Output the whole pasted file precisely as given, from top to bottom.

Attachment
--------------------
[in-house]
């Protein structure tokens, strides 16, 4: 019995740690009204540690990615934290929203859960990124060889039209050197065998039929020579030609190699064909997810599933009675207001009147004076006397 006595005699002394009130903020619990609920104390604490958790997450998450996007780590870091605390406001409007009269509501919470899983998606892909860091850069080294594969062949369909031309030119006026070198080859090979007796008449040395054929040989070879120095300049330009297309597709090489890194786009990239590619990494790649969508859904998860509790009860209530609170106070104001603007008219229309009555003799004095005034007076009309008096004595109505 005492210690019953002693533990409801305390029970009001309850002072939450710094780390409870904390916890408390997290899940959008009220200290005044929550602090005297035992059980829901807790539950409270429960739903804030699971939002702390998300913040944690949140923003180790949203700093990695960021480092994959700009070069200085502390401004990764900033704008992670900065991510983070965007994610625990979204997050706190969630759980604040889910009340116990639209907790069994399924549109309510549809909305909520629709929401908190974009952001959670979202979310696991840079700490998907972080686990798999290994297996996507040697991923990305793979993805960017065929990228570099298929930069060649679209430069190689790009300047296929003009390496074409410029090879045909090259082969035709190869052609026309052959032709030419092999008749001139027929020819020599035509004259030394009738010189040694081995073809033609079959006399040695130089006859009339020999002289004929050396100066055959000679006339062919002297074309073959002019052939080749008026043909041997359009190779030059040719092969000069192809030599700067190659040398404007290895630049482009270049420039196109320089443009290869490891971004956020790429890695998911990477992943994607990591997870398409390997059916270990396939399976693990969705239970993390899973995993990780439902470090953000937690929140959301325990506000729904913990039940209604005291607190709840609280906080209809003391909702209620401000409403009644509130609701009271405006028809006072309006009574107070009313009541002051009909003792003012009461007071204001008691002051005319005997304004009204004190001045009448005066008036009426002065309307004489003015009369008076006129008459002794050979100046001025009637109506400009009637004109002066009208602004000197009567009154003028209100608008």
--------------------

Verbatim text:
[in-house]
């Protein structure tokens, strides 16, 4: 019995740690009204540690990615934290929203859960990124060889039209050197065998039929020579030609190699064909997810599933009675207001009147004076006397 006595005699002394009130903020619990609920104390604490958790997450998450996007780590870091605390406001409007009269509501919470899983998606892909860091850069080294594969062949369909031309030119006026070198080859090979007796008449040395054929040989070879120095300049330009297309597709090489890194786009990239590619990494790649969508859904998860509790009860209530609170106070104001603007008219229309009555003799004095005034007076009309008096004595109505 005492210690019953002693533990409801305390029970009001309850002072939450710094780390409870904390916890408390997290899940959008009220200290005044929550602090005297035992059980829901807790539950409270429960739903804030699971939002702390998300913040944690949140923003180790949203700093990695960021480092994959700009070069200085502390401004990764900033704008992670900065991510983070965007994610625990979204997050706190969630759980604040889910009340116990639209907790069994399924549109309510549809909305909520629709929401908190974009952001959670979202979310696991840079700490998907972080686990798999290994297996996507040697991923990305793979993805960017065929990228570099298929930069060649679209430069190689790009300047296929003009390496074409410029090879045909090259082969035709190869052609026309052959032709030419092999008749001139027929020819020599035509004259030394009738010189040694081995073809033609079959006399040695130089006859009339020999002289004929050396100066055959000679006339062919002297074309073959002019052939080749008026043909041997359009190779030059040719092969000069192809030599700067190659040398404007290895630049482009270049420039196109320089443009290869490891971004956020790429890695998911990477992943994607990591997870398409390997059916270990396939399976693990969705239970993390899973995993990780439902470090953000937690929140959301325990506000729904913990039940209604005291607190709840609280906080209809003391909702209620401000409403009644509130609701009271405006028809006072309006009574107070009313009541002051009909003792003012009461007071204001008691002051005319005997304004009204004190001045009448005066008036009426002065309307004489003015009369008076006129008459002794050979100046001025009637109506400009009637004109002066009208602004000197009567009154003028209100608008």